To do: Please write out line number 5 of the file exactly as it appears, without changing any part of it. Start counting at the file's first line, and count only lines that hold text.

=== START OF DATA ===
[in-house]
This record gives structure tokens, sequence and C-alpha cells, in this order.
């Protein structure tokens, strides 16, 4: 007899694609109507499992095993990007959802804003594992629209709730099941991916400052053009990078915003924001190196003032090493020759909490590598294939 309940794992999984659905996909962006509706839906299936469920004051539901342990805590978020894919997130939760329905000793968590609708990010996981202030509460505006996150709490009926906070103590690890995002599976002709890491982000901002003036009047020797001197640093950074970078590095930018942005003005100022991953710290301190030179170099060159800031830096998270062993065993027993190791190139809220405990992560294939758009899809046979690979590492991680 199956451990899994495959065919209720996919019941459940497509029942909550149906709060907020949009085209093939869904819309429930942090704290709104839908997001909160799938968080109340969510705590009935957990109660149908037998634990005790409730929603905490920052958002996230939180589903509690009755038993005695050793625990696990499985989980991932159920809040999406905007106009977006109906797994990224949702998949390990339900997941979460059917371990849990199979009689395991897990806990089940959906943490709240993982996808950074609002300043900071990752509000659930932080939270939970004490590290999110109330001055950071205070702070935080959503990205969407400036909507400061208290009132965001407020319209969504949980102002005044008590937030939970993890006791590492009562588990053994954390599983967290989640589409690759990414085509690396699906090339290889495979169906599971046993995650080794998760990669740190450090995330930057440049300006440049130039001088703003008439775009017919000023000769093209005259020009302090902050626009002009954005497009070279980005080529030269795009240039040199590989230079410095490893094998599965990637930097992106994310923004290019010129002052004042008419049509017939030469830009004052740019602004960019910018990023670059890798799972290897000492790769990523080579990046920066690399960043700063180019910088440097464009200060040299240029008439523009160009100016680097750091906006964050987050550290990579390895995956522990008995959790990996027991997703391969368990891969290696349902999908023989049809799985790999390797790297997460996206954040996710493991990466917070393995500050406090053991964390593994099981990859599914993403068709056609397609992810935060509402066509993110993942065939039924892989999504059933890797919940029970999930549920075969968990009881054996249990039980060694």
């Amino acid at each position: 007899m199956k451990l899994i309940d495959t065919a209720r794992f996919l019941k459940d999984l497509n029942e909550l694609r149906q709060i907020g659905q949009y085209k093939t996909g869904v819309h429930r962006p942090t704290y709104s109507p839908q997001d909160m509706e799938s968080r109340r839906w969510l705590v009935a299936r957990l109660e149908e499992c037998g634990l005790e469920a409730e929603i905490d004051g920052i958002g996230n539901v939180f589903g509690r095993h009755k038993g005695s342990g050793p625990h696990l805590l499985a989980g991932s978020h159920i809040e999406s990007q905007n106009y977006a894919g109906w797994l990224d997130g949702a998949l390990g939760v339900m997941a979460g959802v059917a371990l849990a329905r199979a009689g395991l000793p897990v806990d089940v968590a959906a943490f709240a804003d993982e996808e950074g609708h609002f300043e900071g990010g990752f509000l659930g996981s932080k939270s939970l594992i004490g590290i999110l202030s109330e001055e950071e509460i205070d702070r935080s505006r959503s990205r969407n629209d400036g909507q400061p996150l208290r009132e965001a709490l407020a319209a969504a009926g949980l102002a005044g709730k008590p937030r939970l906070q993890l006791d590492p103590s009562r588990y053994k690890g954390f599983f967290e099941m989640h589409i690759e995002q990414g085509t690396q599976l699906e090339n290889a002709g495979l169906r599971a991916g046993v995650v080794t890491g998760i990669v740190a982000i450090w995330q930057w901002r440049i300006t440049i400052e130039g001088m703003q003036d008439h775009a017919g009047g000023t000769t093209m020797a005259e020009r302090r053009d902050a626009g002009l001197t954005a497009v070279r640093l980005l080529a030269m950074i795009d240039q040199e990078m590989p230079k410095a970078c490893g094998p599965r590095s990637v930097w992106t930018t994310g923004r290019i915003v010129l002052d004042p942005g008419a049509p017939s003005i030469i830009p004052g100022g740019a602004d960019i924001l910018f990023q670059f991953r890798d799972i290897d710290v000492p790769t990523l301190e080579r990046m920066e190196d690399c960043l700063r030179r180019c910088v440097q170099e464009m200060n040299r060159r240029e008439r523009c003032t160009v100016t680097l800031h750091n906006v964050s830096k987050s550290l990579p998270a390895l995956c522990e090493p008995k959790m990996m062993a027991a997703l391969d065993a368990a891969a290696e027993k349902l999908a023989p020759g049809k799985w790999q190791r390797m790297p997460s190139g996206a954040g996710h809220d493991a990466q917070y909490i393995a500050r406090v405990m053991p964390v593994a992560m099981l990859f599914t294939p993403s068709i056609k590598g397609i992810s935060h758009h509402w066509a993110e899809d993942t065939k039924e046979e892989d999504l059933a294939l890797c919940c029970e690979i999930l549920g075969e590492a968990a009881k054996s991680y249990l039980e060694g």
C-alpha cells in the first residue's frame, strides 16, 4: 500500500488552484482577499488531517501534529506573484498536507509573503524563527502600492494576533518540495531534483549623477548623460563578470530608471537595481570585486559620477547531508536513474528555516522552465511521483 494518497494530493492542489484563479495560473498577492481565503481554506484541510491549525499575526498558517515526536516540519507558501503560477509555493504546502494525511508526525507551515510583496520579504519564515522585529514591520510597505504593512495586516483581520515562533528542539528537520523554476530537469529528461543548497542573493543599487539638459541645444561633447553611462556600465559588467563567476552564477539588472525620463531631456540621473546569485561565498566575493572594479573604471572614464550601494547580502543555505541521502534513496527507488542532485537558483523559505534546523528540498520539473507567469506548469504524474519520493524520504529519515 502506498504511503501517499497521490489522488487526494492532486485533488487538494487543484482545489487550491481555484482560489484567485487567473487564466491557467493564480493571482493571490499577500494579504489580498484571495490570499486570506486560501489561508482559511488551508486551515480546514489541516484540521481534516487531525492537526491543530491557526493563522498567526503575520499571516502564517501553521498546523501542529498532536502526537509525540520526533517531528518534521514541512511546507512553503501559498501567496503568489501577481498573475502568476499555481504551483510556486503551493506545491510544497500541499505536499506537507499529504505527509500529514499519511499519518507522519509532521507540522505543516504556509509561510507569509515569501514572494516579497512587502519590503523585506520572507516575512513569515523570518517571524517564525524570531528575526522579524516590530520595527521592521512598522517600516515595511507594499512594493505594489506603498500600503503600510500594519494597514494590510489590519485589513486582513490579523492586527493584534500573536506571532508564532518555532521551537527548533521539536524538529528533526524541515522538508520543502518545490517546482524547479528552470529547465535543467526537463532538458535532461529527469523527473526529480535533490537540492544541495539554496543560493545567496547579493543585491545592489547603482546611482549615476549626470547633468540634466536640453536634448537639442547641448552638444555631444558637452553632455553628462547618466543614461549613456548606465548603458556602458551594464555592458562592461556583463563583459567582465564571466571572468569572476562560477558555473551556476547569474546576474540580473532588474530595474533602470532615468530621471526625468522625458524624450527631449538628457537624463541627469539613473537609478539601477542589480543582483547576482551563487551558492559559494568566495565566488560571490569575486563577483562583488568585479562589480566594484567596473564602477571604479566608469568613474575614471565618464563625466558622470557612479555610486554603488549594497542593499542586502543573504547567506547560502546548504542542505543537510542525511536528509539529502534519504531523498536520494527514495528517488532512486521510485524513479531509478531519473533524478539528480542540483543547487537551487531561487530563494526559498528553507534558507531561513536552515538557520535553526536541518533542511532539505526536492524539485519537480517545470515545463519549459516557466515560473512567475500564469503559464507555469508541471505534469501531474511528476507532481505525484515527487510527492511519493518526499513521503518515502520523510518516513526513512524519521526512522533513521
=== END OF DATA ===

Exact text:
C-alpha cells in the first residue's frame, strides 16, 4: 500500500488552484482577499488531517501534529506573484498536507509573503524563527502600492494576533518540495531534483549623477548623460563578470530608471537595481570585486559620477547531508536513474528555516522552465511521483 494518497494530493492542489484563479495560473498577492481565503481554506484541510491549525499575526498558517515526536516540519507558501503560477509555493504546502494525511508526525507551515510583496520579504519564515522585529514591520510597505504593512495586516483581520515562533528542539528537520523554476530537469529528461543548497542573493543599487539638459541645444561633447553611462556600465559588467563567476552564477539588472525620463531631456540621473546569485561565498566575493572594479573604471572614464550601494547580502543555505541521502534513496527507488542532485537558483523559505534546523528540498520539473507567469506548469504524474519520493524520504529519515 502506498504511503501517499497521490489522488487526494492532486485533488487538494487543484482545489487550491481555484482560489484567485487567473487564466491557467493564480493571482493571490499577500494579504489580498484571495490570499486570506486560501489561508482559511488551508486551515480546514489541516484540521481534516487531525492537526491543530491557526493563522498567526503575520499571516502564517501553521498546523501542529498532536502526537509525540520526533517531528518534521514541512511546507512553503501559498501567496503568489501577481498573475502568476499555481504551483510556486503551493506545491510544497500541499505536499506537507499529504505527509500529514499519511499519518507522519509532521507540522505543516504556509509561510507569509515569501514572494516579497512587502519590503523585506520572507516575512513569515523570518517571524517564525524570531528575526522579524516590530520595527521592521512598522517600516515595511507594499512594493505594489506603498500600503503600510500594519494597514494590510489590519485589513486582513490579523492586527493584534500573536506571532508564532518555532521551537527548533521539536524538529528533526524541515522538508520543502518545490517546482524547479528552470529547465535543467526537463532538458535532461529527469523527473526529480535533490537540492544541495539554496543560493545567496547579493543585491545592489547603482546611482549615476549626470547633468540634466536640453536634448537639442547641448552638444555631444558637452553632455553628462547618466543614461549613456548606465548603458556602458551594464555592458562592461556583463563583459567582465564571466571572468569572476562560477558555473551556476547569474546576474540580473532588474530595474533602470532615468530621471526625468522625458524624450527631449538628457537624463541627469539613473537609478539601477542589480543582483547576482551563487551558492559559494568566495565566488560571490569575486563577483562583488568585479562589480566594484567596473564602477571604479566608469568613474575614471565618464563625466558622470557612479555610486554603488549594497542593499542586502543573504547567506547560502546548504542542505543537510542525511536528509539529502534519504531523498536520494527514495528517488532512486521510485524513479531509478531519473533524478539528480542540483543547487537551487531561487530563494526559498528553507534558507531561513536552515538557520535553526536541518533542511532539505526536492524539485519537480517545470515545463519549459516557466515560473512567475500564469503559464507555469508541471505534469501531474511528476507532481505525484515527487510527492511519493518526499513521503518515502520523510518516513526513512524519521526512522533513521